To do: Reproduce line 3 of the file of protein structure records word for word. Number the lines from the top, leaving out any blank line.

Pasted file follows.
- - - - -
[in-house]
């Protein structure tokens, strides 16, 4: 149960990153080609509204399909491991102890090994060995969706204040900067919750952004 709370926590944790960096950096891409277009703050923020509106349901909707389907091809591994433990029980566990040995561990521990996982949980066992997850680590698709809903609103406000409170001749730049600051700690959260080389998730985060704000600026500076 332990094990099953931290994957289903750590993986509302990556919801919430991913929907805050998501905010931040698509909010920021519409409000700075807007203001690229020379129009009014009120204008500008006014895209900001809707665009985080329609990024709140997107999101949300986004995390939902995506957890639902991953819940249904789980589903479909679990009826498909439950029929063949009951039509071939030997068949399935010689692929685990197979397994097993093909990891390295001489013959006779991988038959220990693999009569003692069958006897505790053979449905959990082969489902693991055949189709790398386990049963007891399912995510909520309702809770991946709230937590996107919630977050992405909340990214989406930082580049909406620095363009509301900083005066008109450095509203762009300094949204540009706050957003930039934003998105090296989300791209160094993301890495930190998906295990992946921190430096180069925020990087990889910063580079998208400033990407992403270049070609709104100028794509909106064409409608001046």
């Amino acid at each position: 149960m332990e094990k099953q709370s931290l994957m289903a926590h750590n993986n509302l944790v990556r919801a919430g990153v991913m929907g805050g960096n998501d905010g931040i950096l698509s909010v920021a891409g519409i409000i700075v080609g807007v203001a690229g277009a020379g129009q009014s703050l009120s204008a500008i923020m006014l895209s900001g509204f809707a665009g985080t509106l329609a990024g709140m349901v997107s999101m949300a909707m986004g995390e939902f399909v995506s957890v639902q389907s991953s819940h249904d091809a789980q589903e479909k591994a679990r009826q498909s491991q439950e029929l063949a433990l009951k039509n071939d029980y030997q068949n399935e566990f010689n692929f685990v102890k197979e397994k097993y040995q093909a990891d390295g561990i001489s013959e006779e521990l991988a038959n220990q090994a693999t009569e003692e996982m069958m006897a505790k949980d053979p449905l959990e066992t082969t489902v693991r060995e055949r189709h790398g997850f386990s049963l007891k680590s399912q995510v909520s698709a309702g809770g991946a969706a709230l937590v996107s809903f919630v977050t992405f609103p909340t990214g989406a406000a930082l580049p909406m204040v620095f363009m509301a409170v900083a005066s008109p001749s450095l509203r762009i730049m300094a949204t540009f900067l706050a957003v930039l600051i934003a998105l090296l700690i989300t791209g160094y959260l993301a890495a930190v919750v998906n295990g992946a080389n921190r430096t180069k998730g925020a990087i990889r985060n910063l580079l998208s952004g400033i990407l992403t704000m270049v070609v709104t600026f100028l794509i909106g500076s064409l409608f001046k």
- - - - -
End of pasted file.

């Amino acid at each position: 149960m332990e094990k099953q709370s931290l994957m289903a926590h750590n993986n509302l944790v990556r919801a919430g990153v991913m929907g805050g960096n998501d905010g931040i950096l698509s909010v920021a891409g519409i409000i700075v080609g807007v203001a690229g277009a020379g129009q009014s703050l009120s204008a500008i923020m006014l895209s900001g509204f809707a665009g985080t509106l329609a990024g709140m349901v997107s999101m949300a909707m986004g995390e939902f399909v995506s957890v639902q389907s991953s819940h249904d091809a789980q589903e479909k591994a679990r009826q498909s491991q439950e029929l063949a433990l009951k039509n071939d029980y030997q068949n399935e566990f010689n692929f685990v102890k197979e397994k097993y040995q093909a990891d390295g561990i001489s013959e006779e521990l991988a038959n220990q090994a693999t009569e003692e996982m069958m006897a505790k949980d053979p449905l959990e066992t082969t489902v693991r060995e055949r189709h790398g997850f386990s049963l007891k680590s399912q995510v909520s698709a309702g809770g991946a969706a709230l937590v996107s809903f919630v977050t992405f609103p909340t990214g989406a406000a930082l580049p909406m204040v620095f363009m509301a409170v900083a005066s008109p001749s450095l509203r762009i730049m300094a949204t540009f900067l706050a957003v930039l600051i934003a998105l090296l700690i989300t791209g160094y959260l993301a890495a930190v919750v998906n295990g992946a080389n921190r430096t180069k998730g925020a990087i990889r985060n910063l580079l998208s952004g400033i990407l992403t704000m270049v070609v709104t600026f100028l794509i909106g500076s064409l409608f001046k």